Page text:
How to manage project risks?
Before diving into how to manage project risks, it’s really important to know what the risk is. However, is achieving the project’s objectives in terms of schedule, cost, and quality. Now, to accomplish these objectives, you must consider what could hinder me from achieving them. What dangers will I encounter and where will they come from? That’s called risk.
A source of danger; the possibility of suffering harm or loss. A possibility of loss—not the loss itself! This possibility could have both positive and negative impacts on the project objectives. This possibility could have both positive and negative impacts on the project objectives.
The WBS shows that risk can come from any source of uncertainty. While some of these risks are within the project team’s control, others are not. Not all risks are negative (opportunity). For instance, employing new technology in construction projects can help team members work more effectively. External variables can also help your project, such as a change in regulation.
To effectively manage the risk, you need to develop a plan of action to manage the processes and address the potential impact of risk. This process can be used to perform preventative action or corrective action for both positive and negative impacts of the risk on the project.
Planning for risk management (risk management plan) should begin in the early phases of project development and is expected to be a continuous process throughout the project lifecycle.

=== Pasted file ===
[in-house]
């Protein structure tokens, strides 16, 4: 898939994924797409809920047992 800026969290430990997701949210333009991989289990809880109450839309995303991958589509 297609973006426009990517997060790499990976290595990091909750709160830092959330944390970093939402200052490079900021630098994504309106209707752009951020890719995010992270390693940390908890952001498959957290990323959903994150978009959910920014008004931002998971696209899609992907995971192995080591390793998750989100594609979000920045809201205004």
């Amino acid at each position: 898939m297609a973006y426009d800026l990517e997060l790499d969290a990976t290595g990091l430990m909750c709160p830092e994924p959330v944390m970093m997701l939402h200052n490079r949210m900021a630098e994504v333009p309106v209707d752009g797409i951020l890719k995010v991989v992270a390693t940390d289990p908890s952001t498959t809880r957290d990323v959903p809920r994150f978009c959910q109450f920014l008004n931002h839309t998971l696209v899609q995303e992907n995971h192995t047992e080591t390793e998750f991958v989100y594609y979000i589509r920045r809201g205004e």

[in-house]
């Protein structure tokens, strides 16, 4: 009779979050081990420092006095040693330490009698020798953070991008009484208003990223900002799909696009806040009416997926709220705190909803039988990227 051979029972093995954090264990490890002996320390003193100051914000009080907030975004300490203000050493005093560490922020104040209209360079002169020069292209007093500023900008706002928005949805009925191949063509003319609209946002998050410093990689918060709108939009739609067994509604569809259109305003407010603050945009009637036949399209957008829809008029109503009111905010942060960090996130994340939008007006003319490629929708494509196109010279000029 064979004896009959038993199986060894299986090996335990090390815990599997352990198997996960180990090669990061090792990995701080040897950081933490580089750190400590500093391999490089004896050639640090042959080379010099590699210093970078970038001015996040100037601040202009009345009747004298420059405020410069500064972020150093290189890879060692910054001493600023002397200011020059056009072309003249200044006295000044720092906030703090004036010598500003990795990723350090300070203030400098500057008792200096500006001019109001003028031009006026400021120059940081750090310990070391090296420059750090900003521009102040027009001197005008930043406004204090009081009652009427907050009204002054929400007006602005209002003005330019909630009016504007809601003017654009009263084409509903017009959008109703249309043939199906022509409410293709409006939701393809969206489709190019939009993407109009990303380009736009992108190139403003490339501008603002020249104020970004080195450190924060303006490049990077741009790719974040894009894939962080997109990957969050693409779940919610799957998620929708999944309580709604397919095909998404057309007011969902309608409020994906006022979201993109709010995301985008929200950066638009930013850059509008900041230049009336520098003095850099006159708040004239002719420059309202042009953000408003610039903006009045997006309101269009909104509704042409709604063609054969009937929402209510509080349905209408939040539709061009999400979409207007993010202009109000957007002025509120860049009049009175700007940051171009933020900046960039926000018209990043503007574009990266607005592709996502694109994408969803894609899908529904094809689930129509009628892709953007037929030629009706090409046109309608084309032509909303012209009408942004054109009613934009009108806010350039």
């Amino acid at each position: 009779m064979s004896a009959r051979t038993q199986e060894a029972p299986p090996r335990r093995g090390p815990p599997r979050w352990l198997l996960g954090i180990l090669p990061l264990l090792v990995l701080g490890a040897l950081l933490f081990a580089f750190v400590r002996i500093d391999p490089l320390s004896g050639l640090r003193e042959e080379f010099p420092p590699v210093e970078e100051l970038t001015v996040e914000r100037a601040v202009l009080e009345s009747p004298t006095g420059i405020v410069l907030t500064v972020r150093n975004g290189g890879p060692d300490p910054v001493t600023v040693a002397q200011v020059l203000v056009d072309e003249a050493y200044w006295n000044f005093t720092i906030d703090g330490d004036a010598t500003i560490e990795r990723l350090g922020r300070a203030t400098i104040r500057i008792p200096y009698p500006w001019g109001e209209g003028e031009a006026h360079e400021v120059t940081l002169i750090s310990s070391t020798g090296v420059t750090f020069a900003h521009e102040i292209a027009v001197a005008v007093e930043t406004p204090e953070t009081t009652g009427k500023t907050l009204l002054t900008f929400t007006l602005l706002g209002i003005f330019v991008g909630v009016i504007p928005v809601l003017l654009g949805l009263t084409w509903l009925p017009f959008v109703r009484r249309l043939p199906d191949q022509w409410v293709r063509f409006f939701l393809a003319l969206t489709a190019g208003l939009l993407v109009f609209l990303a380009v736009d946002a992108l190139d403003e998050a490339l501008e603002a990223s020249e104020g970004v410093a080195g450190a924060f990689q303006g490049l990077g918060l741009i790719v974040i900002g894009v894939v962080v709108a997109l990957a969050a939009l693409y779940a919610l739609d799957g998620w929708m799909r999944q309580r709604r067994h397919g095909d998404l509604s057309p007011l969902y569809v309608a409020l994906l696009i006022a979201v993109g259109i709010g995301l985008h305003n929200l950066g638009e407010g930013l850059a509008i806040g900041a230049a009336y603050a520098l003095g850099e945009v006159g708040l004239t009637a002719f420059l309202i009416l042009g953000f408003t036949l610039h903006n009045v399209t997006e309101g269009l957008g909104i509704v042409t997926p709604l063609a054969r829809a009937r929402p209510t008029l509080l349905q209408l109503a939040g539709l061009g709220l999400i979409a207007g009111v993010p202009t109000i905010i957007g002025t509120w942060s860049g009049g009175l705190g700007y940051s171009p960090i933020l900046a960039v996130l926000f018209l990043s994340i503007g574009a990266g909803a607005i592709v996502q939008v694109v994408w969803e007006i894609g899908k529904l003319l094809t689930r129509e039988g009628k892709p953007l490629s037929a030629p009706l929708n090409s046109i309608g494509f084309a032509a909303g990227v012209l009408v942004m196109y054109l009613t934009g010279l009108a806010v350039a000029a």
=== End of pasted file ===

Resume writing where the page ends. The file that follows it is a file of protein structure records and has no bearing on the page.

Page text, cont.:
The purpose of this first step in the risk management process is to identify the risks that could result in either an increase in cost to the project, a delay in schedule, or a loss of profit.
To do this
- Review the project scope, cost, and schedule.
- Review project contracts for potential risks and liabilities and reviewing legal requirements in the contracts to determine the potential impact of contract clauses.
- Hold a brainstorming session with your team, stakeholders, and subject-matter experts to identify potential obstacles, generate ideas with you, and create suggestions.
- Identify specific risks that could have an impact on your project by creating a list (or spreadsheet-risk logs) of potential hazards that might arise.
- View project realistically, not idealistically. in terms of cost and schedule, must be objective and realistic.
Some project managers make the mistake of trying to accomplish brainstorming sessions on their own in order to allow team members to complete other tasks. It is important that the entire team get involved in identifying threats and highlighting what can go wrong.
In this stage you have to answer these questions
- How probable is it that each risk will become a reality?
- If the risk becomes a reality, how badly will it damage the project?
- If the risk becomes reality, how will it affect the budget, schedule, resource utilization, scope of work, and so on?
- If the risk becomes reality, what will we do?
To analyze the risk,
- Calculate the priority based on probability and potential impact. Severity = Probability x Impact
- Insert a list of risks into a risk register.
- Evaluate (or score) risk based on the likelihood that the risk will actually occur and the severity of the impact on the project should it occur. (Use the matrix of likelihood and severity results).